|Keeping It Classic|
Part 2: Maintaining a Rybovich pedigree is no small undertaking.
By Capt. Patrick Sciacca — May 2001
Other mid-’80s’ revamping involved standardizing electrical systems. Remarkably, prior to this there had been no standard wiring diagrams or color-coding, since each boat was custom. Hilliard says this is also when the yard started looking at new materials. “We started using a lot of composites,” he says. For example, Nomex honeycomb coring was applied to hardtops where before heavier mahogany planking had been employed, which increased weight up top and added to the tendency to roll. Today Nomex is also used for all hatches, berths, and doors. In fact, what was once a door of solid 1 1/4-inch teak is now a Nomex core covered by 1/8-inch teak veneers. “[When] you look at the saloon door, it still looks like a teak door,” says Hilliard, but it’s not only much lighter, you can still sand and refinish it if it gets a little road worn.
As a matter of fact, Hilliard is pretty obsessive about teak. He travels to the Carolinas to personally pick out the teak for each Rybovich, selecting lumber for the toerails, decks, transoms, and interiors and then carefully labeling each. To provide a consistent look within the saloon, he selects most components from the same log. “There are certain things that have to stay pedigree,” he notes.
Maintaining a Rybovich pedigree is no small undertaking. It takes about 55,000 man-hours over 20 months to build a 60-footer, an average boat for the yard these days. But how does Rybovich balance that pedigree against a demanding customer’s requirements? Hilliard says the yard will not compromise the exterior look of a Rybovich, although it will customize the interior within reason. The task isn’t as daunting as it sounds. Hilliard notes that most customers who come to the yard are experienced boaters who want a Rybovich precisely because it is a Rybovich, and that certainly includes the Rybovich look.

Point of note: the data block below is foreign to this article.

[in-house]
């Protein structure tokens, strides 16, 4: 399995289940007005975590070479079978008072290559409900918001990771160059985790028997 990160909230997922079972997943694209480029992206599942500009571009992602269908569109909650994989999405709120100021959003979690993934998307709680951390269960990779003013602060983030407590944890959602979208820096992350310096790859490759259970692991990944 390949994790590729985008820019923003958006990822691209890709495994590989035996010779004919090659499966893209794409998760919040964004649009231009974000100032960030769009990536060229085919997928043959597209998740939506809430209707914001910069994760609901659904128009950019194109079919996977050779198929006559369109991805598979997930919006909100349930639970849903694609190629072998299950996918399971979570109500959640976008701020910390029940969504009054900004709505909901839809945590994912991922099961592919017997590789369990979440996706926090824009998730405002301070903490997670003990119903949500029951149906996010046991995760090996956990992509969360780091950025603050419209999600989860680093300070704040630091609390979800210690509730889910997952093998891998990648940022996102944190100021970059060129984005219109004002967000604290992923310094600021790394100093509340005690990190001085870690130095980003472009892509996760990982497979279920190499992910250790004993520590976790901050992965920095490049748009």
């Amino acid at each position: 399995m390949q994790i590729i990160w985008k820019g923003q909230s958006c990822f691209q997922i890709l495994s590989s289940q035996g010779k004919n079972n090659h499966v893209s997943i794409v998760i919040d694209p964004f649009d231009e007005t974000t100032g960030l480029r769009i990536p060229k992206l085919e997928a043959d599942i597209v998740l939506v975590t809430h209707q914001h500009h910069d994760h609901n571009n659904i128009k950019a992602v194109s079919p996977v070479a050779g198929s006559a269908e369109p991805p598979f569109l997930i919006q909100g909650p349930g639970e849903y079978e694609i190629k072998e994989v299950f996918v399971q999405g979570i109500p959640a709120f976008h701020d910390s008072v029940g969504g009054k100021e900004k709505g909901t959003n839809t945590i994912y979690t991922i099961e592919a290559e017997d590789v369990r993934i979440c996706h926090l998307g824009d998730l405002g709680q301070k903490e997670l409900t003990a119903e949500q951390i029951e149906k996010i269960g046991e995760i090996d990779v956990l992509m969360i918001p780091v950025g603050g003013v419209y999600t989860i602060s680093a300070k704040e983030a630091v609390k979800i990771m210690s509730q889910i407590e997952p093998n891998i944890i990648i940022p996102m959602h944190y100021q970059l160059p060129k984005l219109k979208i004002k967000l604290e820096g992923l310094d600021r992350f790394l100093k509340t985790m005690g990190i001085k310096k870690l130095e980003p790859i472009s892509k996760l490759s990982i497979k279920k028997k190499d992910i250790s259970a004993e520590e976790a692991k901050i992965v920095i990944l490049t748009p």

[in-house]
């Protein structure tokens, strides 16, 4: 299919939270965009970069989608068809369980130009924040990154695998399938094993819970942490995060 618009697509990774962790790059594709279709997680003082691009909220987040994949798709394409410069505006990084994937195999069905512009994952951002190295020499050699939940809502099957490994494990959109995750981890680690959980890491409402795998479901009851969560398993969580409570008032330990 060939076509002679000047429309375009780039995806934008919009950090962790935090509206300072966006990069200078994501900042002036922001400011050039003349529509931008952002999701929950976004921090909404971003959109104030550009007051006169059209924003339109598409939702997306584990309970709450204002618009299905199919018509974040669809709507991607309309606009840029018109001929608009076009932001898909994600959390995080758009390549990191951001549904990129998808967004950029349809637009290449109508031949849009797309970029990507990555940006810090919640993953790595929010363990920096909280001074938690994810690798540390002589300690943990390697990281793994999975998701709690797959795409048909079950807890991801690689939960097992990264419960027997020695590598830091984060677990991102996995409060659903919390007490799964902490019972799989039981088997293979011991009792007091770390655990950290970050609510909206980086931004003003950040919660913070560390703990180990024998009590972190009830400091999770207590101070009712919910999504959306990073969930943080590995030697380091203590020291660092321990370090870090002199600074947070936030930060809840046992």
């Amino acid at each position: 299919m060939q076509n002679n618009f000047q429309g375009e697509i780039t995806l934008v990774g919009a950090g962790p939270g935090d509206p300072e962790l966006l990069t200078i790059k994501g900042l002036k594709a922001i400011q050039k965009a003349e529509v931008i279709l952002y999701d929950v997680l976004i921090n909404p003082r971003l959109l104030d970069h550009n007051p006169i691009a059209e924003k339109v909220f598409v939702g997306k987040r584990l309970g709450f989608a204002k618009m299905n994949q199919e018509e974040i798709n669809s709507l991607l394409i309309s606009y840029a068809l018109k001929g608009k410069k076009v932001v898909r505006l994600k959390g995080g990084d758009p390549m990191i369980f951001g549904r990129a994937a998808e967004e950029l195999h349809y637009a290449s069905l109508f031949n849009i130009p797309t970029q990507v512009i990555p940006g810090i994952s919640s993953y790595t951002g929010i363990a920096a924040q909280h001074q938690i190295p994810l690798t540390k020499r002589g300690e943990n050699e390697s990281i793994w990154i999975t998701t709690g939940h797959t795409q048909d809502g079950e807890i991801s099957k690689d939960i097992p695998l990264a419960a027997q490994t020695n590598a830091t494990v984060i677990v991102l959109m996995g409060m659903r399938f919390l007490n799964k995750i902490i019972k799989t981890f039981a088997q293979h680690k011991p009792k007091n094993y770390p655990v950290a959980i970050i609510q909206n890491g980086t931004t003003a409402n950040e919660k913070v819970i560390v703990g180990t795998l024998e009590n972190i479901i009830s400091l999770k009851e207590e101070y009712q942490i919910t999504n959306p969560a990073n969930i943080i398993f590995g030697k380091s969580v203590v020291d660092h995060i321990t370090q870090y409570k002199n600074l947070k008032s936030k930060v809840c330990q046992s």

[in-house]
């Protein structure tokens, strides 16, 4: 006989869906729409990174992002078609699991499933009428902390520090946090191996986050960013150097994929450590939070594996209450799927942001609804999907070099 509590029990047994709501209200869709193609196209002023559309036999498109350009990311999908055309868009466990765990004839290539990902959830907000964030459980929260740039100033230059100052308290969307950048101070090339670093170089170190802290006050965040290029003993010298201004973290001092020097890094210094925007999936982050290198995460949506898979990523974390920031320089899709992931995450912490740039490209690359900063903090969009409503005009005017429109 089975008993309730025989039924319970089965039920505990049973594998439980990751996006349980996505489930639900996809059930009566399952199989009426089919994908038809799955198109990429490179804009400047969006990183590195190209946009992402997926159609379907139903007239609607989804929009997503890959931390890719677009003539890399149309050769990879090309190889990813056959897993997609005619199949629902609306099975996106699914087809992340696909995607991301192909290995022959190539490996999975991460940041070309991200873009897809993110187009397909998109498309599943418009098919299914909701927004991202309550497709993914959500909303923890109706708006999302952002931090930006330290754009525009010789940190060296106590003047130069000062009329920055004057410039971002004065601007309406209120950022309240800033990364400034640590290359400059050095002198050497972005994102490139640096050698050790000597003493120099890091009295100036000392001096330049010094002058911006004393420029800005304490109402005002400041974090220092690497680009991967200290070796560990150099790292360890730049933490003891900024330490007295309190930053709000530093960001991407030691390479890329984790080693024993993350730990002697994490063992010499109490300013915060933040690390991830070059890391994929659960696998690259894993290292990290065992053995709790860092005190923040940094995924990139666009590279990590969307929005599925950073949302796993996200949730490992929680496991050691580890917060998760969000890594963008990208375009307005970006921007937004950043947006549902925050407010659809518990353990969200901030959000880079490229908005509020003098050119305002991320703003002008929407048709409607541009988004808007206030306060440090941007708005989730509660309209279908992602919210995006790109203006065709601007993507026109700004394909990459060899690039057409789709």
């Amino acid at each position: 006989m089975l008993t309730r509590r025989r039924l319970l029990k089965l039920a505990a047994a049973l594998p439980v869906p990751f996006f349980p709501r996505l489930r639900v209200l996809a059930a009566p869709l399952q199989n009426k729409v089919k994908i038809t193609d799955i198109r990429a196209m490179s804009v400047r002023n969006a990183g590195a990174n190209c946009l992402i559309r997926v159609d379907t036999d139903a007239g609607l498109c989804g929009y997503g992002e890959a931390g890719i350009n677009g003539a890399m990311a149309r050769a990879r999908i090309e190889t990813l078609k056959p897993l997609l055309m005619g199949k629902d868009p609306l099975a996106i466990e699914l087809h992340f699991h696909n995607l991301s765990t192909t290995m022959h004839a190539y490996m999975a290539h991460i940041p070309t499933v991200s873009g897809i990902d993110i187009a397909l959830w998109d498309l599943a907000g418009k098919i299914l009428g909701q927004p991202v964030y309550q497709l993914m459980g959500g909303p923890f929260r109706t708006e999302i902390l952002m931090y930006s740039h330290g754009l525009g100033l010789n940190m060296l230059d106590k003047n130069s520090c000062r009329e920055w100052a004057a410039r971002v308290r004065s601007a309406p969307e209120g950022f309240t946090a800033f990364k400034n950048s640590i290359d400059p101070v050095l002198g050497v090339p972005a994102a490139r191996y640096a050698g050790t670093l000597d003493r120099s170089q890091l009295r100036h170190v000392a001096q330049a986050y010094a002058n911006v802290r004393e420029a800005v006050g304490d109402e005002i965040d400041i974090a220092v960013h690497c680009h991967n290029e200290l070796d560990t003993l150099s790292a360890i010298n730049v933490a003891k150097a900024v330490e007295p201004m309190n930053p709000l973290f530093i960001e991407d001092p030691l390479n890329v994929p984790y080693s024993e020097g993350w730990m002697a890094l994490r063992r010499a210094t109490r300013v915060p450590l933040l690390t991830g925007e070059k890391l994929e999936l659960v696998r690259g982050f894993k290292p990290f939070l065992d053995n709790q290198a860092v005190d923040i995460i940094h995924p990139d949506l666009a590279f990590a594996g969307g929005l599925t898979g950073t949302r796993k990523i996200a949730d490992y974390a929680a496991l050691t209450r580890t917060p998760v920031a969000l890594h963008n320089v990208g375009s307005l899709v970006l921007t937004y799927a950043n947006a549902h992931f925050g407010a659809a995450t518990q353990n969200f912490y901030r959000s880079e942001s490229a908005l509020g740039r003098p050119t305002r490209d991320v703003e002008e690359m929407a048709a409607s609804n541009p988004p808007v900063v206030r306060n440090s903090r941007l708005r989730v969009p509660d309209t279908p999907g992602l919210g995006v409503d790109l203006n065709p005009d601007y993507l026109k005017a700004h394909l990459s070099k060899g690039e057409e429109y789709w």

But Hilliard says that on occasion he is presented with some interesting challenges. One project involved a customer who was moving from a sailboat to powerboat so he could fish more often. The challenge was that this customer wanted to run his 45-footer solo, so the project required steering stations on the tuna tower and flying bridge, in the cockpit (with an autopilot on a cord so he can move around), and in the saloon, all locations with full electronics. Talk about needing a new wiring diagram! (Clear glass was installed all around the saloon to make it easier to steer from the lower station.) In addition, since the owner would be fishing alone, Rybovich had to rig the cockpit with electric reels so he could bring in fish and maneuver the 45-footer at the same time. “We built it all for him and still kept it looking like a Rybovich,” recalls Hilliard. That was in 1994, and the owner not only still fishes the boat regularly, but also is considering stepping up to a bigger Rybovich.
For Hilliard and Rybovich, it all goes with the job, and it’s all part of tradition. “We operate on the edge of the envelope. We push all those things up to the next level,” Hilliard says, adding, “Things may evolve a little more slowly here, but they do evolve.” And while some things will continue to evolve at Rybovich, it’s nice to know some things will always stay the same.
Rybovich Phone: (561) 844-1800. Fax: (561) 845-8774. www.rybovich.com.
This article originally appeared in the May 2003 issue of Power & Motoryacht magazine.